[lin_video src=http://eplayer.clipsyndicate.com/embed/player.js?aspect_ratio=16x9&auto_next=1&auto_start=0&div_id=videoplayer-1378424896&height=360&page_count=5&pf_id=9626&show_title=1&va_id=4294332&width=640&windows=2 service=syndicaster width=640 height=360 div_id=videoplayer-1378424896 type=script]
Wearing the color orange on Thursday helped draw attention to area hunger relief efforts.
Second Harvest Food Bank was encouraging people to take part in ‘Go Orange Day’ because it’s the symbolic color for hunger.
Food bank officials said there was a 14 percent increase in the number of people visiting food pantries last year and the need for donations is greater than ever.
Thursday’s effort was held in conjunction with National Hunger Action Month.
All this month, workers with Blue Sky Therapy’s 10 area locations are collecting food for the Second Harvest Food Bank.
“We decided to collect peanut butter and tuna fish,” said Blue Sky Therapy’s Megan Kovacich. “It was something easy that somebody always picks up at the store when they’re there. And we thought we’d make it really easy on our therapists to collect items that were most needed.”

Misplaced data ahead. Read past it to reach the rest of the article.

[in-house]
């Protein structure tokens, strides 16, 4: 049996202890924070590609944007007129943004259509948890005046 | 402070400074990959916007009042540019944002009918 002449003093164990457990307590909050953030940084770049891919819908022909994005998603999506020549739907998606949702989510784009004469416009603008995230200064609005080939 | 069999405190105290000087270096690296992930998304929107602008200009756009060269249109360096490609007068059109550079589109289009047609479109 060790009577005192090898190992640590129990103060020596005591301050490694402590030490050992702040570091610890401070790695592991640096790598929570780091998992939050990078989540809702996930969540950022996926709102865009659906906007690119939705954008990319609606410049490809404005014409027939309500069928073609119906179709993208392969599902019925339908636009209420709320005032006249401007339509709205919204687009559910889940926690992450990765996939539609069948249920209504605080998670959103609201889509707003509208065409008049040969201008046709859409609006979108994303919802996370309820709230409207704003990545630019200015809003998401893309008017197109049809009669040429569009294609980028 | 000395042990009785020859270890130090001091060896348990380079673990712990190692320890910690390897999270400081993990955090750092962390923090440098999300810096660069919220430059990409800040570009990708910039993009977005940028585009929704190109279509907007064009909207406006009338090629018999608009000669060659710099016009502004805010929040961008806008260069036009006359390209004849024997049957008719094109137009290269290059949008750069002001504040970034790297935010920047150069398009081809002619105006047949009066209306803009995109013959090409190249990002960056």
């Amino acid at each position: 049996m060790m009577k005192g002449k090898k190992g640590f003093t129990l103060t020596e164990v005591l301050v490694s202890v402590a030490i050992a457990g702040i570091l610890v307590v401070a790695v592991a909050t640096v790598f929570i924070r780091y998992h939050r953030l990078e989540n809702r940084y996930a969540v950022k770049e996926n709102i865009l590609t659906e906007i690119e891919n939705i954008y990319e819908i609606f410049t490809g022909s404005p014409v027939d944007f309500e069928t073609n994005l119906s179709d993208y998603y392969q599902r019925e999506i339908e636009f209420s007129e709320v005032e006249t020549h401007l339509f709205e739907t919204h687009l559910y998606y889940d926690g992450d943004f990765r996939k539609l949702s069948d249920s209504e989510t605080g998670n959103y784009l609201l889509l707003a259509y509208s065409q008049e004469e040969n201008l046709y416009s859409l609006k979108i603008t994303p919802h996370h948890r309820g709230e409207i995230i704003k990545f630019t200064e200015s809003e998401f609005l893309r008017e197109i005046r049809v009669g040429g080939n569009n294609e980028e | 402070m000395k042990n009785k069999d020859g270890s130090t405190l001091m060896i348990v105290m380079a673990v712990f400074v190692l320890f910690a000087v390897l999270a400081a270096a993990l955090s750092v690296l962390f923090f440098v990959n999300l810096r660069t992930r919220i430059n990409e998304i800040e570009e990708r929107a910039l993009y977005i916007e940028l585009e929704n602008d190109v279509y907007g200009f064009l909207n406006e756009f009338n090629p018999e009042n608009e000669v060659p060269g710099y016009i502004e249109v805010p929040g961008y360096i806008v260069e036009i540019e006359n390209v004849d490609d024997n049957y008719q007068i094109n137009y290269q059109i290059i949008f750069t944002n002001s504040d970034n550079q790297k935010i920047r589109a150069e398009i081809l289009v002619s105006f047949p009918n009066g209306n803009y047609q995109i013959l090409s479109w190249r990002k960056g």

Food bank directors are hoping to encourage other businesses to hold their own collections.
“We need more people that will step up to the plate and help their friends and neighbors in the Mahoning Valley that are hungry,” said Second Harvest Executive Director Mike Iberis.
Workers and volunteers each month distribute about 9 million pounds of food to help local soup kitchens and food pantries. The Bolindale Christian Church in Howland helps roughly 90 families each month.
“But come November, when it gets cold and wet outside and seasonal jobs go, then we’re looking at probably somewhere between 120 and 125 families per month,” said Bolindale Food Pantry Director Chuck Mackey.
Food bank volunteer Diane Kleeh helped conduct a survey for the food bank this summer and saw that need firsthand.
“And so I actually went out to the food pantries and could see where the food went from here,” Kleeh said.
Directors said the problems of hunger are not confined to the inner cities.
“More than 50 percent of the children that live in the Mahoning Valley are on free and reduced lunch,” Iberis said. “That tells us that they come from a family that’s at or below the poverty level.”